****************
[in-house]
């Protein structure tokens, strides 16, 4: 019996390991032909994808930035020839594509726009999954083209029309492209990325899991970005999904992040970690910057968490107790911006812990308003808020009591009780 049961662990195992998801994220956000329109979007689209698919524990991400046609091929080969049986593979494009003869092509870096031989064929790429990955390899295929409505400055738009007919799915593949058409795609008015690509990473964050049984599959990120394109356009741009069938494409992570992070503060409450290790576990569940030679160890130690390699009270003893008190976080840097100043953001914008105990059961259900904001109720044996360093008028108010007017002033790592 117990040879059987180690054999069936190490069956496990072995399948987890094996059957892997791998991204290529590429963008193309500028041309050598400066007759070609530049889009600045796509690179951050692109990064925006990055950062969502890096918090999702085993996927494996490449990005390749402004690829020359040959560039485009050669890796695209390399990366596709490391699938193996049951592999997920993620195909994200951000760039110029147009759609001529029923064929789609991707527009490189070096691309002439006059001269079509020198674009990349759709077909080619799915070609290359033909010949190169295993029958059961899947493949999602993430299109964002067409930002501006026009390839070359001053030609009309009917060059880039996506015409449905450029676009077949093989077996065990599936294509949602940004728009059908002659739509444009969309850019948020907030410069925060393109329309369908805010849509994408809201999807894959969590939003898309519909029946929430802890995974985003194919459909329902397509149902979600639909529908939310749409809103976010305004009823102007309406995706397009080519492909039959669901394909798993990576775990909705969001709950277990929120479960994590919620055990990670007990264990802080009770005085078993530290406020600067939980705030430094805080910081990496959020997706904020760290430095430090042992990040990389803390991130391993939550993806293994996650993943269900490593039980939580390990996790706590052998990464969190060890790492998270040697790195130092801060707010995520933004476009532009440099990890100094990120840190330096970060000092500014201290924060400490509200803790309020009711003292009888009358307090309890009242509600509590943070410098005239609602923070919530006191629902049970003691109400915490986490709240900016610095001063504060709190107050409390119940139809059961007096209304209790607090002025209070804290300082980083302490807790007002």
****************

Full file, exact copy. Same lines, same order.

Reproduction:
[in-house]
């Protein structure tokens, strides 16, 4: 019996390991032909994808930035020839594509726009999954083209029309492209990325899991970005999904992040970690910057968490107790911006812990308003808020009591009780 049961662990195992998801994220956000329109979007689209698919524990991400046609091929080969049986593979494009003869092509870096031989064929790429990955390899295929409505400055738009007919799915593949058409795609008015690509990473964050049984599959990120394109356009741009069938494409992570992070503060409450290790576990569940030679160890130690390699009270003893008190976080840097100043953001914008105990059961259900904001109720044996360093008028108010007017002033790592 117990040879059987180690054999069936190490069956496990072995399948987890094996059957892997791998991204290529590429963008193309500028041309050598400066007759070609530049889009600045796509690179951050692109990064925006990055950062969502890096918090999702085993996927494996490449990005390749402004690829020359040959560039485009050669890796695209390399990366596709490391699938193996049951592999997920993620195909994200951000760039110029147009759609001529029923064929789609991707527009490189070096691309002439006059001269079509020198674009990349759709077909080619799915070609290359033909010949190169295993029958059961899947493949999602993430299109964002067409930002501006026009390839070359001053030609009309009917060059880039996506015409449905450029676009077949093989077996065990599936294509949602940004728009059908002659739509444009969309850019948020907030410069925060393109329309369908805010849509994408809201999807894959969590939003898309519909029946929430802890995974985003194919459909329902397509149902979600639909529908939310749409809103976010305004009823102007309406995706397009080519492909039959669901394909798993990576775990909705969001709950277990929120479960994590919620055990990670007990264990802080009770005085078993530290406020600067939980705030430094805080910081990496959020997706904020760290430095430090042992990040990389803390991130391993939550993806293994996650993943269900490593039980939580390990996790706590052998990464969190060890790492998270040697790195130092801060707010995520933004476009532009440099990890100094990120840190330096970060000092500014201290924060400490509200803790309020009711003292009888009358307090309890009242509600509590943070410098005239609602923070919530006191629902049970003691109400915490986490709240900016610095001063504060709190107050409390119940139809059961007096209304209790607090002025209070804290300082980083302490807790007002």